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Tobacco and other drugs

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Tobacco and other drugs

An association between tobacco and other drug use has been well established. The nature of this association remains unclear. The two main theories are the phenotypic causation (gateway) model and the correlated liabilities model. The causation model argues that smoking is a primary influence on future drug use, while the correlated liabilities model argues that smoking and other drug use are predicated on genetic or environmental factors.

Causation model

A 1994 report from the Center on Addiction and Substance Abuse at Columbia University, found a correlation between the use of cigarettes and alcohol and the subsequent use of cannabis. The report asserted a link between alcohol and cannabis use and the subsequent use of illicit drugs like cocaine.[1] It found that when younger children used, the more often they use them, the more likely they were to use cocaine, heroin, hallucinogens and other illicit drugs. The report concludes that the data is already robust enough to make a strong case to step up efforts to prevent childhood use of cigarettes and to take firm steps to reduce children’s access to these "gateway drugs".[2]

[4]

In 2002, the RAND Drug Policy Research Center released a paper on one of their studies stating that it "casts doubt on claims that marijuana acts as a "gateway" to the use of cocaine and heroin, challenging an assumption that has guided U.S. drug policies since the 1950s."[5] These findings of the RAND Drug Policy Research Center's study are in contradiction to the claims made by NIDA.

Correlative model

Genetic correlation

Smoking may have a genetic predisposing factor; one 1990 study posited that 52% of the variance in smoking behaviour is attributable to heritable factors,[6] and another in 1962 on identical twins found that only 21% of participant pairs were discordant (one smoking, one non-smoking), also suggesting a genetic basis or at least a genetic susceptibility or predisposition. This, however, does not demonstrate the genetic susceptibility to smoke, as there may be confounding factors e.g. stronger correlation between personality and smoking would suggest the genetic predisposition is instead towards personality. In addition, most twin studies utilize a small sample size of separated twins—the result is a sample population of twins who lived in the same environment, considerably overestimating the genetic connection. To date, there is no conclusive evidence.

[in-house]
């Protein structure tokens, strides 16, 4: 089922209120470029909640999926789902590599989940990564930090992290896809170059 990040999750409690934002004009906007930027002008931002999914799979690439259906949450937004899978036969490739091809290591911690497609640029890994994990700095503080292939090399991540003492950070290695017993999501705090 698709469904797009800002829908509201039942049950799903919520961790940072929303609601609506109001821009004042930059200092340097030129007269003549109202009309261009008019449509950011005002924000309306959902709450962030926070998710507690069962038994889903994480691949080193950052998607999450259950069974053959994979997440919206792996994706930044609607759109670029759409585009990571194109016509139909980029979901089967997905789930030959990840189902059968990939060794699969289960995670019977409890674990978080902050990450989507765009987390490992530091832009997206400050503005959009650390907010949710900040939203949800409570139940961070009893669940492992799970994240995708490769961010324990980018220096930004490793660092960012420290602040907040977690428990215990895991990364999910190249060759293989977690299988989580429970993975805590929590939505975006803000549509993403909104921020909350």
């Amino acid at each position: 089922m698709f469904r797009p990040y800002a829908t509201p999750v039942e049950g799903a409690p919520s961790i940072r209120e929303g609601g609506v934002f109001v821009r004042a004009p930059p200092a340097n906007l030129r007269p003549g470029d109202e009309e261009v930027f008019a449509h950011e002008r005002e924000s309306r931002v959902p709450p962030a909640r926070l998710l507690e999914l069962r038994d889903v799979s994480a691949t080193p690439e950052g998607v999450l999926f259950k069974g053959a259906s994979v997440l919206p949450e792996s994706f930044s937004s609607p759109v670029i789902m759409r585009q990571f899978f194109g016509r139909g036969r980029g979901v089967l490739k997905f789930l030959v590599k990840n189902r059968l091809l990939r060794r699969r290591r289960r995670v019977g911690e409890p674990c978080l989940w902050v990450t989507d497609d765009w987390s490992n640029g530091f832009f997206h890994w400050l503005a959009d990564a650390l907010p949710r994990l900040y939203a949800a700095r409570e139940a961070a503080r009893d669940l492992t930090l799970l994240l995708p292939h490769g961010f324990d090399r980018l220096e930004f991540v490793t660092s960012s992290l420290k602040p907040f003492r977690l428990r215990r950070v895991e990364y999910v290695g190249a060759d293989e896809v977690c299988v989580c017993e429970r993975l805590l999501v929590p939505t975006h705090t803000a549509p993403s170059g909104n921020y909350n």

See also

References

  1. ^ Cigarettes, Alcohol, Marijuana: Gateways to Illicit Drug Use, Center on Addiction and Substance Abuse at Columbia University, October 1994, retrieved 17 July 2007
  2. ^ Betty Ford Center - Dr. James West Public Q&A Page. URL Accessed October, 2006
  3. ^ The National Institute on Drug Abuse (NIDA), part of the NIH, a component of the U.S. Department of Health and Human Services. - Nicotine Craving and Heavy Smoking May Contribute to Increased Use of Cocaine and Heroin - Patrick Zickler, NIDA NOTES Staff Writer. URL Accessed October, 2006
  4. ^ RAND | News Release | RAND Study Casts Doubt on Claims That Marijuana Acts as "Gateway" to the Use of Cocaine and Heroin
  5. ^ RAND | News Release | RAND Study Casts Doubt on Claims That Marijuana Acts as "Gateway" to the Use of Cocaine and Heroin
  6. ^ Swan GE, Carmelli D, Rosenman RH, et al. Smoking and alcohol consumption in adult male twins: genetic heritability and shared environmental influences. J Subst Abuse. 1990;2(1):39–50. PMID 2136102

External links

  • CORK Bibliography: Gateway Hypothesis
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